ACS study finds slight increase in wake of screening recommendation
By: Michael Smith
North American Correspondent,
March 08, 2017
More baby boomers had been tested for hepatitis C (HCV) two years after a recommendation for universal one-time testing — but not many more, researchers reported.
The prevalence of HCV testing among people born between 1945 and 1965 was just 12.3% in 2013, when the U.S. Preventive Services Task Force (USPSTF) urged the testing program, according to Ahmedin Jemal, DVM, PhD, and Stacey Fedewa, PhD, both of the American Cancer Society in Atlanta.
Two years later, the prevalence of testing stood at just 13.8%, Jemal and Fedewa reported online in the American Journal of Preventive Medicine.
Testing “did not increase substantially” — only 10.5 million of 76.2 million baby boomers report ever being tested — although the difference between 2013 and 2015 reached statistical significance, Jemal and Fedewa concluded.
“These findings underscore the need for increased awareness for HCV testing among healthcare providers and baby boomers and other innovative strategies such as state-mandated HCV testing,” they argued.
An estimated 3.5 million people are chronically infected with HCV in the U.S. and 75% of them are baby boomers, according to the CDC. Importantly, because HCV can be without symptoms for years, many of those infected are not aware of the fact.
Chronic HCV can lead to cirrhosis and hepatocellular carcinoma; the disease is the leading indication for liver transplant in the U.S., the CDC says.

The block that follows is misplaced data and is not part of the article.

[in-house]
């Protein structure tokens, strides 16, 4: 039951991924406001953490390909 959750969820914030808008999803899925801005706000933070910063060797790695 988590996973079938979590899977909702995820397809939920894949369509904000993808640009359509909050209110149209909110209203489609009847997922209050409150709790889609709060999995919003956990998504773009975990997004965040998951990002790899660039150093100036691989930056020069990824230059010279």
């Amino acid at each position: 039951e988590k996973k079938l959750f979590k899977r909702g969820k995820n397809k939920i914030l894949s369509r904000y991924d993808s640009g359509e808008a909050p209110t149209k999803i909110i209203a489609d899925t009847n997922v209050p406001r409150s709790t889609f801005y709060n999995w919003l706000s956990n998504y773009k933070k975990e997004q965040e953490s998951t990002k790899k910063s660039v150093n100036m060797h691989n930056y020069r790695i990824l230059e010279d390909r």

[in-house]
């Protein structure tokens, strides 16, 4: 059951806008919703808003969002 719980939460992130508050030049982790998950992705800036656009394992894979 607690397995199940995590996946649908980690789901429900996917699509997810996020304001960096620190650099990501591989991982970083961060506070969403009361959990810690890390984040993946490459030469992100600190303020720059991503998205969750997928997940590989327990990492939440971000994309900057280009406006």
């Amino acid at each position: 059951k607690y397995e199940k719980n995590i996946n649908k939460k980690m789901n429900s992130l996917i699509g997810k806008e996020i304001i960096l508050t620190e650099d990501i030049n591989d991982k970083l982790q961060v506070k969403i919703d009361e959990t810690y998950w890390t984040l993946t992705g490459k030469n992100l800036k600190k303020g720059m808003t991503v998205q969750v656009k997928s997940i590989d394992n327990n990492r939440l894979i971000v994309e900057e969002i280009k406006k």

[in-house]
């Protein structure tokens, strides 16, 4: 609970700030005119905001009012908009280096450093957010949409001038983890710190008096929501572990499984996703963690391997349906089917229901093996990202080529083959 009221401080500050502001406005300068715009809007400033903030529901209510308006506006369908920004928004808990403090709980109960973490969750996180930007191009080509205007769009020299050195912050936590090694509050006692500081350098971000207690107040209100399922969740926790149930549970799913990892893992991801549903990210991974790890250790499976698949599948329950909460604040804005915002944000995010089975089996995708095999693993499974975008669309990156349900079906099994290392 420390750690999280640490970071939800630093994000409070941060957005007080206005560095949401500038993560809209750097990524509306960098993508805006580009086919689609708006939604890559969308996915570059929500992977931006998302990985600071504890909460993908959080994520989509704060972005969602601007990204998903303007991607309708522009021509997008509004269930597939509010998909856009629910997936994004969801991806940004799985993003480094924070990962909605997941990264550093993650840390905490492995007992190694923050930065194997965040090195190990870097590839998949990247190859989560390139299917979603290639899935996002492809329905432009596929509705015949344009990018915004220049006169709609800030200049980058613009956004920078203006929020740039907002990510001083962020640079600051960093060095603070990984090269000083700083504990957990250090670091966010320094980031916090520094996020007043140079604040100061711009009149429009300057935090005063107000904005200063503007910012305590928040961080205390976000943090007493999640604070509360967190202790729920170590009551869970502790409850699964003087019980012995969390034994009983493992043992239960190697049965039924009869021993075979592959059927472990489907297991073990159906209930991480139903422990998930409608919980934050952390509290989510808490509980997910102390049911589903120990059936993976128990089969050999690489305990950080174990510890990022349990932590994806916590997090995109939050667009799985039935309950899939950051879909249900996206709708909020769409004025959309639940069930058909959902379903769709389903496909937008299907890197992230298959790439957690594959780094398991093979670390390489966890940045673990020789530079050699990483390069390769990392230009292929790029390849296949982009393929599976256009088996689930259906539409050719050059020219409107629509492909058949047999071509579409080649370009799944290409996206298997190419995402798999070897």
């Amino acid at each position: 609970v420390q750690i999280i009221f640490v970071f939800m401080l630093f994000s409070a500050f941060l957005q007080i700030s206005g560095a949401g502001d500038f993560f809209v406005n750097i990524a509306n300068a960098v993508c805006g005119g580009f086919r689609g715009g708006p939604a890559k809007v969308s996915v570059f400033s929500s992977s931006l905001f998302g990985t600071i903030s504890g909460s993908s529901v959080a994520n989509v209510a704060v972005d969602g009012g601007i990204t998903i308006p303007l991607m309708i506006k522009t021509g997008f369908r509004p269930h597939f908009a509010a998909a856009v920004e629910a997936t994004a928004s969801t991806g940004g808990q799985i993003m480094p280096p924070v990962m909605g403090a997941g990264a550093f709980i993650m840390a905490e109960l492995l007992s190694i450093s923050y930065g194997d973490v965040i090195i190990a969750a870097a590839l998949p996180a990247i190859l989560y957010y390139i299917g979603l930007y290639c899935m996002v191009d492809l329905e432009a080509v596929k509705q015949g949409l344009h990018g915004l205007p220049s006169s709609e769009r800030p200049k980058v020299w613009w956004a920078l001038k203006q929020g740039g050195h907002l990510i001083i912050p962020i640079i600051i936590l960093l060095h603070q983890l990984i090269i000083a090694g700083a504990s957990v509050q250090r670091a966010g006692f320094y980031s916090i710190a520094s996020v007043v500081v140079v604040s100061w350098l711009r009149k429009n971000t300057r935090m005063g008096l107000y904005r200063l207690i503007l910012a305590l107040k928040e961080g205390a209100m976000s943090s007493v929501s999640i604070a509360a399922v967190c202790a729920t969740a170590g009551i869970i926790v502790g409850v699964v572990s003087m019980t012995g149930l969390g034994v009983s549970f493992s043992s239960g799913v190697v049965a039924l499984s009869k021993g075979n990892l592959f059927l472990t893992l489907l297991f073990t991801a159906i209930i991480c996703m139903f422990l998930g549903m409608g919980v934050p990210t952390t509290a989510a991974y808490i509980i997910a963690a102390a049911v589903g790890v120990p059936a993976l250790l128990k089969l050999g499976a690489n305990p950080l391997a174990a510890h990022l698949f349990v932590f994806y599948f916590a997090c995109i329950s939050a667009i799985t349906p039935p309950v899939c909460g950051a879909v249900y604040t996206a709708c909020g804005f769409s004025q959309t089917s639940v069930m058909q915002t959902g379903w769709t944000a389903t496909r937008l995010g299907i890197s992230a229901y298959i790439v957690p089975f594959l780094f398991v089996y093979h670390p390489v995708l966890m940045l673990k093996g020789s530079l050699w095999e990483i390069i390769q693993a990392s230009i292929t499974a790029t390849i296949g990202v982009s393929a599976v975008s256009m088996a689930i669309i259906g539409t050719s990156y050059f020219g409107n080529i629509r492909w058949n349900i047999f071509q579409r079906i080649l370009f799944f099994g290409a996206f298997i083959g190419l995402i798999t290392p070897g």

The advent of new direct-acting agents against the virus — drugs that have increased cure rates or shortened the treatment period — suggests that if more people with chronic HCV were aware of the fact, they might be able to be cured, preventing a host of other liver diseases.
On the other hand, people with chronic HCV face barriers as they try to access the novel therapies, investigators said last summer — barriers that include cost and restrictions on who can get treatment.
But a key step for potential patients is knowing their HCV status. To examine that issue, Jemal and Fedewa turned to the 2013 and 2015 National Health Interview Surveys, which included 23,967 baby boomers.
The primary outcome was self-reported HCV testing in both years among the 21,827 participants who reported one way or the other.
In 2013, the weighted numbers suggested that some 74,506,656 million boomers were eligible for testing and just 9,144,299 had ever been tested. In 2015, the corresponding numbers were 10,511,639 ever tested from 76,178,472 eligible.
Compared with privately insured people, the researchers found, those on Medicare plus Medicaid, Medicaid only, or military insurance were more likely to report being tested. As well, HCV testing was also more common in men than women, among people who had lived with someone with hepatitis compared with those who had not, and among college graduates compared with people with a high school diploma or less.